OPINION

High stakes

Greece is going to have a crucial date with history in about three months from now, irrespective of whether or not 180 MPs end up voting for a new president and general elections are avoided. We should not forget this, even if everyone’s attention is now focused on the presidential election. Political uncertainty comes at a hefty price. I’m not talking about missed opportunities in terms of growth stabilization, deals and possible investments. Markets have bidden us farewell for the time being and possibly much longer. Their message to us is “Sort out your problems and we shall see when and if we shall return.” Many people who love and care about Greece are clearly concerned: “What exactly are you doing? Things had calmed down, you were on the way up again, and here you are playing your old-style political games again.” This is exactly what happened.

The country’s lenders will forward us the bill at one point or another, no matter which government is in power at that particular time. The country’s situation could very well end up being much worse than that it found itself in in early December. Greek are likely to stop paying their taxes and their loans over worries concerning their and their country’s future. Meanwhile, cabinet ministers and the state in general have downed their pens and are leaving reforms, which the country has pledged to carry out, for later. The gap which is being created will be huge, while our lenders do not appear willing to grant any kind of leeway to any Greek politician.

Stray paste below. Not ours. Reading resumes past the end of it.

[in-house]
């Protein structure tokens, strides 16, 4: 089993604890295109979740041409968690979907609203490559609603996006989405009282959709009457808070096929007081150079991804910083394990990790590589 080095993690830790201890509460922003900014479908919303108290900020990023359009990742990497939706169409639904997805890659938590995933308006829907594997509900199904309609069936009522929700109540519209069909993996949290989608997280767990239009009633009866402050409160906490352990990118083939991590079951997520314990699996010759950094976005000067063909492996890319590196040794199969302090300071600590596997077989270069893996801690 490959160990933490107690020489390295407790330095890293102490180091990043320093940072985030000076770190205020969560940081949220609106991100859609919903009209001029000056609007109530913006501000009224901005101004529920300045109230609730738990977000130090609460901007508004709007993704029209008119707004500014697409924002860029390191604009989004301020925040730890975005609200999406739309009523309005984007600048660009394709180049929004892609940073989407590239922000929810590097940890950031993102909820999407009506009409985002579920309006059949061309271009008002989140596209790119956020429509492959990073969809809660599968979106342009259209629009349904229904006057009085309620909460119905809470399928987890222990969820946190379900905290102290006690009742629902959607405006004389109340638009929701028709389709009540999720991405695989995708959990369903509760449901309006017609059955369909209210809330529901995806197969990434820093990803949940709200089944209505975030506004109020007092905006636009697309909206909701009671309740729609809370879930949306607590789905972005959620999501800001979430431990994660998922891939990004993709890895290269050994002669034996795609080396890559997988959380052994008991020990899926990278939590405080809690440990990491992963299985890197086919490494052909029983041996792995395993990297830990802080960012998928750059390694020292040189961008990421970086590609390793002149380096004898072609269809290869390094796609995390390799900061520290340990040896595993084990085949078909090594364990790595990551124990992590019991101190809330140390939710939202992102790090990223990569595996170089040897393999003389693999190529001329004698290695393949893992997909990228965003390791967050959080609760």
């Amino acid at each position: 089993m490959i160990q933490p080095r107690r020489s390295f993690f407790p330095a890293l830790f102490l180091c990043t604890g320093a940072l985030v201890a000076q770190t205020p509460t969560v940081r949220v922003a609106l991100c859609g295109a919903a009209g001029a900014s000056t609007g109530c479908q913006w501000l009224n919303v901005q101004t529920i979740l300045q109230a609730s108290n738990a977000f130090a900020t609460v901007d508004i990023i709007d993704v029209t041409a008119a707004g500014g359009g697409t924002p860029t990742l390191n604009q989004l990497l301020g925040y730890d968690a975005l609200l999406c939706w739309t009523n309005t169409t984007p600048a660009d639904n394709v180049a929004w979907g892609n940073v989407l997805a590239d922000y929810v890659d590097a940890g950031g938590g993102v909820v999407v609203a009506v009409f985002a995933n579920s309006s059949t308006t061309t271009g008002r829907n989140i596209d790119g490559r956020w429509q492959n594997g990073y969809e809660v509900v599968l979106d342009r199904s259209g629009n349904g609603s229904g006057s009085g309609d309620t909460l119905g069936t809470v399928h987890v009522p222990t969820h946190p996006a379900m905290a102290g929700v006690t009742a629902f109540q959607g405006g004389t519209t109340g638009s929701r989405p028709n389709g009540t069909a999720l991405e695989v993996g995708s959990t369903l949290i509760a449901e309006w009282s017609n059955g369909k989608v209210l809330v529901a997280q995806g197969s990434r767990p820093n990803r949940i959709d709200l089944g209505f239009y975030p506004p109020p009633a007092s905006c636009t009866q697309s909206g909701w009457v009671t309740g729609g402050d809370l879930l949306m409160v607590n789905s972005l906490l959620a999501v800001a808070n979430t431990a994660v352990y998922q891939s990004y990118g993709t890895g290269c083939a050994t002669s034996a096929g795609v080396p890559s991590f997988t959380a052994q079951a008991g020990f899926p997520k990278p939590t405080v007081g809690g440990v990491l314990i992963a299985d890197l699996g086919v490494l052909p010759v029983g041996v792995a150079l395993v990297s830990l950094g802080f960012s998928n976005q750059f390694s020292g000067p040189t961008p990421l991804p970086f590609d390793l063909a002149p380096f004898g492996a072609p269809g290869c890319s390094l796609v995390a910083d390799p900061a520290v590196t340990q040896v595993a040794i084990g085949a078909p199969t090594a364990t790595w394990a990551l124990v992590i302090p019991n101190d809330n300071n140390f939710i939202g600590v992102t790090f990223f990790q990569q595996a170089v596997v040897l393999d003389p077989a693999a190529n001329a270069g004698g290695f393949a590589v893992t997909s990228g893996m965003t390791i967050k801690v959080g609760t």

The country stands at a pivotal point. The election of a president by the current House could give some extra time and breathing space to the coalition administration in order for the government to pull itself together and find its footing. If Samaras survives the presidential election – in which case he will have no excuse vis-a-vis history and the Greek people – he will have to overcome his weaknesses and lead the country ahead, even if the latter is only just governable. The process of electing a new president before December 29 will give Greece a much needed chance.

Meanwhile, it has now become clear that the opposition, beyond its rush to rise to power, has no particular plan with regard to what happens if its tough guy attitude toward Europe fails. This question must be answered clearly before deputies today, and perhaps citizens later on, make their final decisions. If a president is elected we will all be obliged to demand a serious government which will get back to work, leave political favors behind and move on with certain reforms. If not, it’s quite possible we will have to watch an inexperienced troupe acting in a play which has never been performed anywhere in the world before, a play without rehearsal time or a finished script.